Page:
E-readers, tablet computers set to take off: BCG survey

May 18, 2010
The new iPad is displayed at an Apple store. Consumers worlwide are very interested in tablet computers like Apple's iPad and electronic readers such as Amazon's Kindle, and sales of the devices could take off when prices drop, according to a new survey.

Consumers worlwide are very interested in tablet computers like Apple's iPad and electronic readers such as Amazon's Kindle, and sales of the devices could take off when prices drop, according to a new survey.

"I think we're already at the starting point of mass adoption," said John Rose of The Boston Consulting Group, which conducted the survey of nearly 13,000 consumers in 14 countries.

"A million iPads in a month is a lot," Rose told AFP on Monday, refering to Apple's first month sales figures for the touchscreen device. Other companies such as Sony, Samsung and were expected to come out with similar products, he added.

Fifty-one percent of consumers surveyed who were familar with e-readers or tablet computers said they planned to purchase one within a year and 73 percent said they planned to buy one within three years.

"The survey suggests that e-readers and tablets are not a niche product for early adopters but could become the of this decade," Rose said separately in a press release. "Grandmothers will soon be carrying them around."

The survey revealed prices will have to drop before e-readers and tablets become established consumer products alongside television sets, personal computers and mobile phones.

"As with other major mass market consumer devices the prices will come down," Rose told AFP. "They always do.

"I expect you'll see the prices come down in the next 12 to 18 months," he said. "The first iPod was a 400-dollar device so there's no reason why we won't see the same cycle."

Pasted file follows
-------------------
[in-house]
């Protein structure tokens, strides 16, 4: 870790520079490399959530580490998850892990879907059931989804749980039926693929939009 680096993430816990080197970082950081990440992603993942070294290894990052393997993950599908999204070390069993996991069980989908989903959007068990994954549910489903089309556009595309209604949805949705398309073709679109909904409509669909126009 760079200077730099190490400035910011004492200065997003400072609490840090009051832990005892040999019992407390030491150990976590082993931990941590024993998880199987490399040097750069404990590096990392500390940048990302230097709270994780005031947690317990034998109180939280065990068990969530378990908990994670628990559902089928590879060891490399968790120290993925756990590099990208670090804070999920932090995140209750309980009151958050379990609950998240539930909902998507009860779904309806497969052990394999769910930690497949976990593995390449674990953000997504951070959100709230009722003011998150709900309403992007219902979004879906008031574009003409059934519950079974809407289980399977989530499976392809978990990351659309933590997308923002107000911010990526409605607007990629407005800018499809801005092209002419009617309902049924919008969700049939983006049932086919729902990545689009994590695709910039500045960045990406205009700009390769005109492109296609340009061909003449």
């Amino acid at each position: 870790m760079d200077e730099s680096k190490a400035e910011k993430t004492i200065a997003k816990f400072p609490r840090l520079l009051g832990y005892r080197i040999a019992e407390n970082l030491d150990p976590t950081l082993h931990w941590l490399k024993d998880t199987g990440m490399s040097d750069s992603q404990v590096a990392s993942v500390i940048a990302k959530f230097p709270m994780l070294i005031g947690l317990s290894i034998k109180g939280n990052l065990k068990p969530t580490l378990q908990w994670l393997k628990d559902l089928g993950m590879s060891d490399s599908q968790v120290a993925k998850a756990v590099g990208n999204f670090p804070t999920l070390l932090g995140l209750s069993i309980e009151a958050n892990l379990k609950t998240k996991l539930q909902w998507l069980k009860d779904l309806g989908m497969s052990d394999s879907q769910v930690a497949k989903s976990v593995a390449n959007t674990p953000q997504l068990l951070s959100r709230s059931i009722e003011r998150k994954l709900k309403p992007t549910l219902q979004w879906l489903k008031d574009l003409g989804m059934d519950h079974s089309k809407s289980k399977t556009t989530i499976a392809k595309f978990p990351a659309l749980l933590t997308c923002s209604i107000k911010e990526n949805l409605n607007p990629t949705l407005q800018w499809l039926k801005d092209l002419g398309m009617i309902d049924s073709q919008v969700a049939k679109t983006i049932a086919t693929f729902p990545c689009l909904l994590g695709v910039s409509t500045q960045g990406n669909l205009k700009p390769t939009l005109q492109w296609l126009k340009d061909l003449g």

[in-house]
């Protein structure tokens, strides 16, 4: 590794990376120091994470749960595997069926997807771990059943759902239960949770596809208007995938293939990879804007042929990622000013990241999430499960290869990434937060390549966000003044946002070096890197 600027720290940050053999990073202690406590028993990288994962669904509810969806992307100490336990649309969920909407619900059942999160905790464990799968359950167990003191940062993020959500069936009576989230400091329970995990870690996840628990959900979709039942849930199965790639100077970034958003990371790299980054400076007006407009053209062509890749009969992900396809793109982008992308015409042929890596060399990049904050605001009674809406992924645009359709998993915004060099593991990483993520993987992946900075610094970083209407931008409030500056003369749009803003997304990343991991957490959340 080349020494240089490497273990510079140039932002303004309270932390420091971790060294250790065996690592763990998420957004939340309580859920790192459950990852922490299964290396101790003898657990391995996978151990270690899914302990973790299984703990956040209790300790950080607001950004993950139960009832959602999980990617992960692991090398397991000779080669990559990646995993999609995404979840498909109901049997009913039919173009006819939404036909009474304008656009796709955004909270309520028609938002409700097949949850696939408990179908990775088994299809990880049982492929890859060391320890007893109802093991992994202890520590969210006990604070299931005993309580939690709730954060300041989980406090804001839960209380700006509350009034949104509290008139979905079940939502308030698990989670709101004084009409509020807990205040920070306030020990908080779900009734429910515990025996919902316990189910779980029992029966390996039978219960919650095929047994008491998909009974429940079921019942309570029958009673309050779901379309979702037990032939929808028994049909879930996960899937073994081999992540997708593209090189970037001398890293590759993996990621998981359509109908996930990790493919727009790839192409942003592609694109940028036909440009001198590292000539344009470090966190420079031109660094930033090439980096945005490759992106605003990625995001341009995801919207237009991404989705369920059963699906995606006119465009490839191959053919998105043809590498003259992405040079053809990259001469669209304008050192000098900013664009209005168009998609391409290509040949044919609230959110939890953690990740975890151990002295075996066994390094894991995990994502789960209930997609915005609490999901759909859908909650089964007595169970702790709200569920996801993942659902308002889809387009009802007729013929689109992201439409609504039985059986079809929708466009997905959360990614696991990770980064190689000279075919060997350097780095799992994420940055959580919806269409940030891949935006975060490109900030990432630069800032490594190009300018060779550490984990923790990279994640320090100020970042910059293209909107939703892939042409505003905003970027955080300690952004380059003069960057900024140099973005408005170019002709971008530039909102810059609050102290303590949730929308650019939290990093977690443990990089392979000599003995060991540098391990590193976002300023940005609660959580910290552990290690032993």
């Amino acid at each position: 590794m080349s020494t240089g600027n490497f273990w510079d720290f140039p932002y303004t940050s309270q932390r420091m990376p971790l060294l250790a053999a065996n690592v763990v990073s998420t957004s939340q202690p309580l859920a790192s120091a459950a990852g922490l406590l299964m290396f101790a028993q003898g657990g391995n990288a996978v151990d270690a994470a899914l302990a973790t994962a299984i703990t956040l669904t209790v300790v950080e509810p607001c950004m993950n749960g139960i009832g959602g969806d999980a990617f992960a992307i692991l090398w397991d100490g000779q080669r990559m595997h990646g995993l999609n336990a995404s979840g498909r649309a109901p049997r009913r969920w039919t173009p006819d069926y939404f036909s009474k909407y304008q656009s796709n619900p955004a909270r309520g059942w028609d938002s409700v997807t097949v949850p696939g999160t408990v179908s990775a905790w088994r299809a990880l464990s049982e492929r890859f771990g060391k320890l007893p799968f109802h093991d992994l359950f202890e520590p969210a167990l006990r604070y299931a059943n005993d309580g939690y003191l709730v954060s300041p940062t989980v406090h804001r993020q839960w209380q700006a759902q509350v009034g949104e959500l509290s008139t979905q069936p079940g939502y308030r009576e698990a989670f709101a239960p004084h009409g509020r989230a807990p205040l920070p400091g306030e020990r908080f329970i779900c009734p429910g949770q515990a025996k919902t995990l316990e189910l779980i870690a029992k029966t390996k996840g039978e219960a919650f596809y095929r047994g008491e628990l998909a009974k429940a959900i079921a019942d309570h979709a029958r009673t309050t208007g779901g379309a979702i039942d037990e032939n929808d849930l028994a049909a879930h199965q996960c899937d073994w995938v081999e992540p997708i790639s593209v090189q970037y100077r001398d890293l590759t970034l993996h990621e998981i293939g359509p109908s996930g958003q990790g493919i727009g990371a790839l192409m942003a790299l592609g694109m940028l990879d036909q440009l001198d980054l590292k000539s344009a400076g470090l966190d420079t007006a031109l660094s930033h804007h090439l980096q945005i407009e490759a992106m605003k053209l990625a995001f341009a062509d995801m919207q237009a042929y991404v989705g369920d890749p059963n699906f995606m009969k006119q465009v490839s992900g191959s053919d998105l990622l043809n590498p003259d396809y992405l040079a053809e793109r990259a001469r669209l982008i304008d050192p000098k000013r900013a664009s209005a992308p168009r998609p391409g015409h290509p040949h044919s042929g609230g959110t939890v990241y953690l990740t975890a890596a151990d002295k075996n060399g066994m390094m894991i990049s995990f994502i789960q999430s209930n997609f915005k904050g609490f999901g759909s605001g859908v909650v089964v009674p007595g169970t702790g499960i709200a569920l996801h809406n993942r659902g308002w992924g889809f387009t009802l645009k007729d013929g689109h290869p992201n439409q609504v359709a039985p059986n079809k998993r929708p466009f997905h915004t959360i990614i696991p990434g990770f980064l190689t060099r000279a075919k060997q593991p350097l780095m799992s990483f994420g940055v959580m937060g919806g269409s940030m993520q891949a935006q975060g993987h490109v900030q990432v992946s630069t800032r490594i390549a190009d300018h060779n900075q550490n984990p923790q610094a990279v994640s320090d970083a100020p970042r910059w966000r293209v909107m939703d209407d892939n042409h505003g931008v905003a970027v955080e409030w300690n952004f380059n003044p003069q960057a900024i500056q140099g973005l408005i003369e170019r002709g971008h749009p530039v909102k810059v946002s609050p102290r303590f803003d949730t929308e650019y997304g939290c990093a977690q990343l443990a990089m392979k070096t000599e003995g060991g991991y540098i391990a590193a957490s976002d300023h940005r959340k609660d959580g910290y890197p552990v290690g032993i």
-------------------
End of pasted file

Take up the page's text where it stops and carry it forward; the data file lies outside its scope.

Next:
US consumers said they were prepared to pay between 100 and 150 dollars for a single-usage device like the Kindle or 130 to 200 dollars for a multi-purpose device like the , which can serve as an e-reader but also browse the Web or play video.

The Kindle, which was launched in 2007, costs 259 dollars while the iPad, which came out in the last month, costs between 499 dollars and 829 dollars.

The survey found most consumers would prefer a multi-purpose device. Sixty-six percent said they preferred a multi-purpose device while 24 percent said they wanted a single-purpose device for reading electronic books. The remainder were undecided.

"Consumers want to use these devices for a broad range of things, including Web surfing and email," Rose said. "These are easy and portable devices that'll make it easy to do such things."

In the United States, consumers are willing to pay between five and 10 dollars for digital books, five to 10 dollars for a monthly newspaper subscription and between two and four dollars for a single issue of an online magazine.

The BCG survey was conducted in March of 12,717 in Australia, Austria, Britain, China, Finland, France, Germany, India, Italy, Japan, Norway, South Korea, Spain and the United States.

Explore further: FIXD tells car drivers via smartphone what is wrong

add to favorites email to friend print save as pdf

Related Stories

Apple: iPad on sale internationally from May 28

May 07, 2010

Apple announced Friday that its mass market iPad touchscreen portable tablet computer will go on sale outside the United States in nine major countries for the first time on May 28.

Rivals moving to take on iPad

Apr 23, 2010

US bookstore giant Barnes & Noble added Web surfing and games to its electronic reader Friday as rivals move to break the momentum of Apple's freshly launched iPad tablet computer.

Over 300,000 iPads sold on first day: Apple

Apr 05, 2010

Apple said Monday it sold more than 300,000 iPads in the United States on its first day of availability, a figure in line with predictions of some analysts but fewer than others expected.

Amazon strikes twin electronic book deals: WSJ

Apr 01, 2010

Amazon.com is letting two more major publishers raise prices of electronic books for Kindle readers in deals struck just days before Apple releases rival iPad computer tablets, the Wall Street Journal reported.

New Barnes & Noble multi-format e-books dog Amazon

Jul 20, 2009

(AP) -- Barnes & Noble Inc. on Monday stepped up its fight in the small but highly competitive market for electronic books with the launch of a new e-bookstore offering titles to be read on a variety of devices.

Recommended for you

FIXD tells car drivers via smartphone what is wrong

15 hours ago

A key source of anxiety while driving solo, when even a bothersome back-seat driver's comments would have made you listen: the "check engine" light is on but you do not feel, smell or see anything wrong. ...

User comments : 0